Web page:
Coronavirus brought the global economy to an abrupt standstill in 2020. A record number of people lost their jobs as whole industries were shut down and businesses struggled to stay afloat. Meanwhile, many other professionals started working from home in late March and have remained there since.
In the slowly receding shadow of a global pandemic, we take a look at the big ideas and trends set to shape the legal profession in 2021.
There will be a return to the office for some legal professionals...
For some law firm staff and in-house legal professionals, a return to the traditional workplace - or at least a partial return - is an inevitable eventuality.
“Since the pandemic arrived, many employers have been keen to get staff back into the office as soon as is practical,” says Jason Connolly, founder and CEO of JMC Legal Recruitment. “This has involved complex logistical challenges focused around how to ensure the workspace is ‘COVID safe’. With the recent arrival of the vaccine, we have seen a real sense of optimism within the legal community that we should return to some level of normality within a matter of months.”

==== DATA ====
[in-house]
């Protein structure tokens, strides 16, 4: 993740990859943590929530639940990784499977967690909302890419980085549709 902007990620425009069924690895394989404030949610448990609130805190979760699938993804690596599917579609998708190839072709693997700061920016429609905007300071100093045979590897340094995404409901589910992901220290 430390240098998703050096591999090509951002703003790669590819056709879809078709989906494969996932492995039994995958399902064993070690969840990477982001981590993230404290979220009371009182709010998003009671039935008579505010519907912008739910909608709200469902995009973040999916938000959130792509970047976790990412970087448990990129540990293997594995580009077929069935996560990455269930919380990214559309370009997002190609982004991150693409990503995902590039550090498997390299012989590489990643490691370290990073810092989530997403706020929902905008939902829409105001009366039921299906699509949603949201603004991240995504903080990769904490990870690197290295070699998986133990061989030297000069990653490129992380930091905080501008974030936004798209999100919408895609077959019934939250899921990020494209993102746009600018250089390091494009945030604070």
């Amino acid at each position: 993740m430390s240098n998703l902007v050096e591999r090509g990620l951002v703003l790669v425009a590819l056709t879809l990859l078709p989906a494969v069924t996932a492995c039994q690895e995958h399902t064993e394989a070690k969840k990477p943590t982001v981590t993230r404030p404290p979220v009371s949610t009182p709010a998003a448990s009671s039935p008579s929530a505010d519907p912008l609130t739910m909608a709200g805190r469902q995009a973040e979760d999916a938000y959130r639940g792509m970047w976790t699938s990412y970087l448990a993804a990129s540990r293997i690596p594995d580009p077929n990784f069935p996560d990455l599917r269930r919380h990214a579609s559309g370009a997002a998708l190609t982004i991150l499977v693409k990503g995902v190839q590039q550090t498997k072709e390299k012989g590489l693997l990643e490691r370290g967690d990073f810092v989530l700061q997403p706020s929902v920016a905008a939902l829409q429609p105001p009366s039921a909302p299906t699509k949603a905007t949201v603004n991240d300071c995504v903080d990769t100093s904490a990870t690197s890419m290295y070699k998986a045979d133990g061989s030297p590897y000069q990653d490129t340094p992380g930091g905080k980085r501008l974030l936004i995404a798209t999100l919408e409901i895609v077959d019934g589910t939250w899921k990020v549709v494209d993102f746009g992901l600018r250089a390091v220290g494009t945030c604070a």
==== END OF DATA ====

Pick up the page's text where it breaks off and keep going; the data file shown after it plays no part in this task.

James Catchpole, Associate Dean (Postgraduate and Professional Degree Programmes) at the City Law School, shares this sense of optimism.
“With luck there will be a gradual and careful return to the workplace for all during the Spring and into the Summer, followed by a blended form of working for the remainder of the year and then a gradual return to some sort of normal thereafter,” says James. “Remote working will be with us for the future, but there will be a return to physical meetings and workplaces; technology is not a substitute, it is a tool for facilitating working.”
However, with record numbers of Coronavirus cases in the UK and a new national lockdown now in place, a timeline for a return to the office remains uncertain.
...But remote working will have a permanent place in the profession
Although some law firms and other organisations are keen to get their teams back to the workplace, the past 10 months of remote working has had an irrefutable and irreversible impact on working patterns and behaviours in an industry that has until now been notoriously slow to adopt remote and flexible practices.